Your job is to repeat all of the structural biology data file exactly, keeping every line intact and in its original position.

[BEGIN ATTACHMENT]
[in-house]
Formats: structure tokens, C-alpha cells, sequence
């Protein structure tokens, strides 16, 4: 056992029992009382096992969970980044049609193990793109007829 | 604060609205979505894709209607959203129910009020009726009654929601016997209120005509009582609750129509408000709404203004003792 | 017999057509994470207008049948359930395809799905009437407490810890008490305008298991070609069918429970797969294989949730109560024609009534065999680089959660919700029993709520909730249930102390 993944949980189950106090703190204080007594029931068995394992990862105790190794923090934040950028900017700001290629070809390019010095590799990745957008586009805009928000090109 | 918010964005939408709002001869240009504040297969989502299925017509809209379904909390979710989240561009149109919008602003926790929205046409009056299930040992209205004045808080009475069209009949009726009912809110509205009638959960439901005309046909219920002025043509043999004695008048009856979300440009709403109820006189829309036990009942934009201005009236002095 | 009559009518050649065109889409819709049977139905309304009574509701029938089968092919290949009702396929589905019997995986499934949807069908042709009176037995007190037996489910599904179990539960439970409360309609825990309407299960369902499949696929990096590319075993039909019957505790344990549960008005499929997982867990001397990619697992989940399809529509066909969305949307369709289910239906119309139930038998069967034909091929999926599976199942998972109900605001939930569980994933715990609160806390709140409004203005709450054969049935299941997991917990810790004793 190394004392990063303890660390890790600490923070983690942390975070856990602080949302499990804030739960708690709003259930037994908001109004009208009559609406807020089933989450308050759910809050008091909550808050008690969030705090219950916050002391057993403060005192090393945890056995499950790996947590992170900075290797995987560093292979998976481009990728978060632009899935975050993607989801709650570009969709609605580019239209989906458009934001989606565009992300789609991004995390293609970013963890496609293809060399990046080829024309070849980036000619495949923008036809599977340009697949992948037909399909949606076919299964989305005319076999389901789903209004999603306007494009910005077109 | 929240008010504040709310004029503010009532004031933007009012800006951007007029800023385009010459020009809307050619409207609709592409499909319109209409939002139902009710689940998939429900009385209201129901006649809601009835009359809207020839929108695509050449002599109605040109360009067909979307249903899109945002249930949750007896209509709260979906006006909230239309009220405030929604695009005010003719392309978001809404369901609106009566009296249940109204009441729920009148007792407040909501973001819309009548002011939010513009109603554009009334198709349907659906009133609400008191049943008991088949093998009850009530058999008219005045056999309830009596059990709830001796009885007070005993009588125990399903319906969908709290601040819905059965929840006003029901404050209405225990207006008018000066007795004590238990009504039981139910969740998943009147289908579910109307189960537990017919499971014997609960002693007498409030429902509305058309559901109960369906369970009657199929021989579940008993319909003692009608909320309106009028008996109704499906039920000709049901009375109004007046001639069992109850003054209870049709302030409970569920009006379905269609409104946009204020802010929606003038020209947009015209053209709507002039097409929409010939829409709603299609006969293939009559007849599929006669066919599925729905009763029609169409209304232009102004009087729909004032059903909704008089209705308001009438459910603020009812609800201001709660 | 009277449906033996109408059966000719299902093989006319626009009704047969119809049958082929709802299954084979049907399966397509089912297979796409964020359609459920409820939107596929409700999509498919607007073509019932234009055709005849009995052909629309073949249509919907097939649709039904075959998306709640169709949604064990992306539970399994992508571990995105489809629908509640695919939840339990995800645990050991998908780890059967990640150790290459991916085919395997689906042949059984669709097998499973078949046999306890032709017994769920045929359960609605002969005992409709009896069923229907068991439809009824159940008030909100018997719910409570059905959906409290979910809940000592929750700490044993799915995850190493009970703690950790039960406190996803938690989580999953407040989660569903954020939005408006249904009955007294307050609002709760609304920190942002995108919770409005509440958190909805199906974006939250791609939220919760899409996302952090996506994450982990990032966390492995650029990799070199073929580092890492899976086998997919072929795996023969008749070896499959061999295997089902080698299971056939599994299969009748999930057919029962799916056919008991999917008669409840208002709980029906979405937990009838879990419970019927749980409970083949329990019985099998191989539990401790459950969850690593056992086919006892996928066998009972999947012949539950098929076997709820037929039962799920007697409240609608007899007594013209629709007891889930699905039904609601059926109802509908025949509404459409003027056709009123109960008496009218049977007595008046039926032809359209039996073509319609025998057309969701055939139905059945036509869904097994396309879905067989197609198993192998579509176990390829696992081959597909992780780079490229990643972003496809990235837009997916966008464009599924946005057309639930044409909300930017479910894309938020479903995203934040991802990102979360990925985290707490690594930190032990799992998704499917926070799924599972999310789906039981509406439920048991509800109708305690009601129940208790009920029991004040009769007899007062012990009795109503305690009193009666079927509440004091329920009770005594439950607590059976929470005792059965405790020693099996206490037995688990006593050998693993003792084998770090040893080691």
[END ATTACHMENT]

[in-house]
Formats: structure tokens, C-alpha cells, sequence
């Protein structure tokens, strides 16, 4: 056992029992009382096992969970980044049609193990793109007829 | 604060609205979505894709209607959203129910009020009726009654929601016997209120005509009582609750129509408000709404203004003792 | 017999057509994470207008049948359930395809799905009437407490810890008490305008298991070609069918429970797969294989949730109560024609009534065999680089959660919700029993709520909730249930102390 993944949980189950106090703190204080007594029931068995394992990862105790190794923090934040950028900017700001290629070809390019010095590799990745957008586009805009928000090109 | 918010964005939408709002001869240009504040297969989502299925017509809209379904909390979710989240561009149109919008602003926790929205046409009056299930040992209205004045808080009475069209009949009726009912809110509205009638959960439901005309046909219920002025043509043999004695008048009856979300440009709403109820006189829309036990009942934009201005009236002095 | 009559009518050649065109889409819709049977139905309304009574509701029938089968092919290949009702396929589905019997995986499934949807069908042709009176037995007190037996489910599904179990539960439970409360309609825990309407299960369902499949696929990096590319075993039909019957505790344990549960008005499929997982867990001397990619697992989940399809529509066909969305949307369709289910239906119309139930038998069967034909091929999926599976199942998972109900605001939930569980994933715990609160806390709140409004203005709450054969049935299941997991917990810790004793 190394004392990063303890660390890790600490923070983690942390975070856990602080949302499990804030739960708690709003259930037994908001109004009208009559609406807020089933989450308050759910809050008091909550808050008690969030705090219950916050002391057993403060005192090393945890056995499950790996947590992170900075290797995987560093292979998976481009990728978060632009899935975050993607989801709650570009969709609605580019239209989906458009934001989606565009992300789609991004995390293609970013963890496609293809060399990046080829024309070849980036000619495949923008036809599977340009697949992948037909399909949606076919299964989305005319076999389901789903209004999603306007494009910005077109 | 929240008010504040709310004029503010009532004031933007009012800006951007007029800023385009010459020009809307050619409207609709592409499909319109209409939002139902009710689940998939429900009385209201129901006649809601009835009359809207020839929108695509050449002599109605040109360009067909979307249903899109945002249930949750007896209509709260979906006006909230239309009220405030929604695009005010003719392309978001809404369901609106009566009296249940109204009441729920009148007792407040909501973001819309009548002011939010513009109603554009009334198709349907659906009133609400008191049943008991088949093998009850009530058999008219005045056999309830009596059990709830001796009885007070005993009588125990399903319906969908709290601040819905059965929840006003029901404050209405225990207006008018000066007795004590238990009504039981139910969740998943009147289908579910109307189960537990017919499971014997609960002693007498409030429902509305058309559901109960369906369970009657199929021989579940008993319909003692009608909320309106009028008996109704499906039920000709049901009375109004007046001639069992109850003054209870049709302030409970569920009006379905269609409104946009204020802010929606003038020209947009015209053209709507002039097409929409010939829409709603299609006969293939009559007849599929006669066919599925729905009763029609169409209304232009102004009087729909004032059903909704008089209705308001009438459910603020009812609800201001709660 | 009277449906033996109408059966000719299902093989006319626009009704047969119809049958082929709802299954084979049907399966397509089912297979796409964020359609459920409820939107596929409700999509498919607007073509019932234009055709005849009995052909629309073949249509919907097939649709039904075959998306709640169709949604064990992306539970399994992508571990995105489809629908509640695919939840339990995800645990050991998908780890059967990640150790290459991916085919395997689906042949059984669709097998499973078949046999306890032709017994769920045929359960609605002969005992409709009896069923229907068991439809009824159940008030909100018997719910409570059905959906409290979910809940000592929750700490044993799915995850190493009970703690950790039960406190996803938690989580999953407040989660569903954020939005408006249904009955007294307050609002709760609304920190942002995108919770409005509440958190909805199906974006939250791609939220919760899409996302952090996506994450982990990032966390492995650029990799070199073929580092890492899976086998997919072929795996023969008749070896499959061999295997089902080698299971056939599994299969009748999930057919029962799916056919008991999917008669409840208002709980029906979405937990009838879990419970019927749980409970083949329990019985099998191989539990401790459950969850690593056992086919006892996928066998009972999947012949539950098929076997709820037929039962799920007697409240609608007899007594013209629709007891889930699905039904609601059926109802509908025949509404459409003027056709009123109960008496009218049977007595008046039926032809359209039996073509319609025998057309969701055939139905059945036509869904097994396309879905067989197609198993192998579509176990390829696992081959597909992780780079490229990643972003496809990235837009997916966008464009599924946005057309639930044409909300930017479910894309938020479903995203934040991802990102979360990925985290707490690594930190032990799992998704499917926070799924599972999310789906039981509406439920048991509800109708305690009601129940208790009920029991004040009769007899007062012990009795109503305690009193009666079927509440004091329920009770005594439950607590059976929470005792059965405790020693099996206490037995688990006593050998693993003792084998770090040893080691």